Training Farm Animals-For What?
How many of you older adults remember going to fairs or attractions and paying a small fee to see a farm animal perform? I was still young when this type of entertainment was prominent, but I’ve seen historical video on the subject and find it intriguing. The credit for developing the concept of Operant Conditioning and subsequent training of animals is given to B.F. Skinner, a highly-influential behavioral scientist and famed psychologist.
Professor Skinner was behind Project Pigeon where he trained street pigeons to guide missiles in World War II. His help with this program actually came from newlyweds Keller and Marian Breland who had been working at Skinner’s lab at the University of Minnesota. The project never developed because Skinner’s idea was considered strange and unconventional, but the Brelands saw financial potential in using positive reinforcement when training animals. They bought a small farm in Mound, Minnesota, launching Animal Behavior Enterprises (ABE) in 1943. One of their clients was General Mills for whom they trained a chicken that was in a show for the company’s farm-feed division.
In the 1950s the Brelands opened the IQ Zoo in Hot Springs, Arkansas – a fully automated, coin-operated animal show. They also trained a wide selection of animals for television and film, and on top of all of this, published several professional papers about their work in this field. Most importantly, their work in behavioral programming for the mentally handicapped began in 1963.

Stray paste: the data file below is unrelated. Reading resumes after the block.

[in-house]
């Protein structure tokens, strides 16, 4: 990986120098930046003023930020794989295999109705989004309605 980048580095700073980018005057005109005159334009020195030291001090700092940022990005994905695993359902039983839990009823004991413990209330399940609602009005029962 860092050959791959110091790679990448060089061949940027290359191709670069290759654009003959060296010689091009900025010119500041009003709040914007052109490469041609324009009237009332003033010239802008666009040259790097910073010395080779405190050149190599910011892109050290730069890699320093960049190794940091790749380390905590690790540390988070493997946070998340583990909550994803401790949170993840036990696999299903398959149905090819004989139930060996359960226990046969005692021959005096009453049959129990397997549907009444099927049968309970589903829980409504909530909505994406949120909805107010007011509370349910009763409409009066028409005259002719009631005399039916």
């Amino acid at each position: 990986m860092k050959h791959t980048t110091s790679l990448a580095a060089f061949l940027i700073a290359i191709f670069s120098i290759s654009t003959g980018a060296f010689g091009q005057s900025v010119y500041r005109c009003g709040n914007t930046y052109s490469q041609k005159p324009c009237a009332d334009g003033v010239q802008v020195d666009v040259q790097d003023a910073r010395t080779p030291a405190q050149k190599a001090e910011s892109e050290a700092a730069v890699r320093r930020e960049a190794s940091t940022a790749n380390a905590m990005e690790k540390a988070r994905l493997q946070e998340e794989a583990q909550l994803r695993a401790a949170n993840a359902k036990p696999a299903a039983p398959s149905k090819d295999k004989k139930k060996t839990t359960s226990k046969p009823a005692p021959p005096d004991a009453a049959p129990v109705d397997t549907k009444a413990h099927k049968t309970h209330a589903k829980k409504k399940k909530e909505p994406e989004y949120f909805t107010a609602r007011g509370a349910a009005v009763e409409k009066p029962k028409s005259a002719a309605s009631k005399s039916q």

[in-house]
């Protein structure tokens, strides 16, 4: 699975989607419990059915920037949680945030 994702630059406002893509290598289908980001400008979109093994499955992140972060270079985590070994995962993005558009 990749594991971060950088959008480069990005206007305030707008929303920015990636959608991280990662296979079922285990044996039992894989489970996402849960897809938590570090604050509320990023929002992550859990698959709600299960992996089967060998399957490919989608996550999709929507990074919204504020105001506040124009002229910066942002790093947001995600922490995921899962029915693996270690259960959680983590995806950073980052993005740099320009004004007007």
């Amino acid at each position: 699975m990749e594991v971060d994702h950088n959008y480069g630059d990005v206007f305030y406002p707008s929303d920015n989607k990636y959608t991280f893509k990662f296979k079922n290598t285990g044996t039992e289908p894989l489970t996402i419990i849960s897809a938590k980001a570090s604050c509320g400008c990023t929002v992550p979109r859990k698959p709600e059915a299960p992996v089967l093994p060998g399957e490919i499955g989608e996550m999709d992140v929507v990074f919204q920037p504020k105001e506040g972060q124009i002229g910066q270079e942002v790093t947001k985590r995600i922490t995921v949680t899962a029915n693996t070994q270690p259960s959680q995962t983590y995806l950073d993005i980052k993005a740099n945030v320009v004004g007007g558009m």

As farmers with livestock, the practice of Operant Conditioning is probably used daily. It may not be so your chicken can dance or your cow can play the piano, but can any of you site an example that’s worked well for you and why? Share your comments. The video below is a very informative piece on the Breland’s IQ Zoo. I encourage you to take a look and see if you can spot any familiar footage showing the successes of animal training.
By the way, for those of you who hit the casinos in your spare time. Did you know that the act of pulling the slot machine handle is an example of Operant Conditioning? Something to think about…
-Terry Olson, Titan Outlet Store Team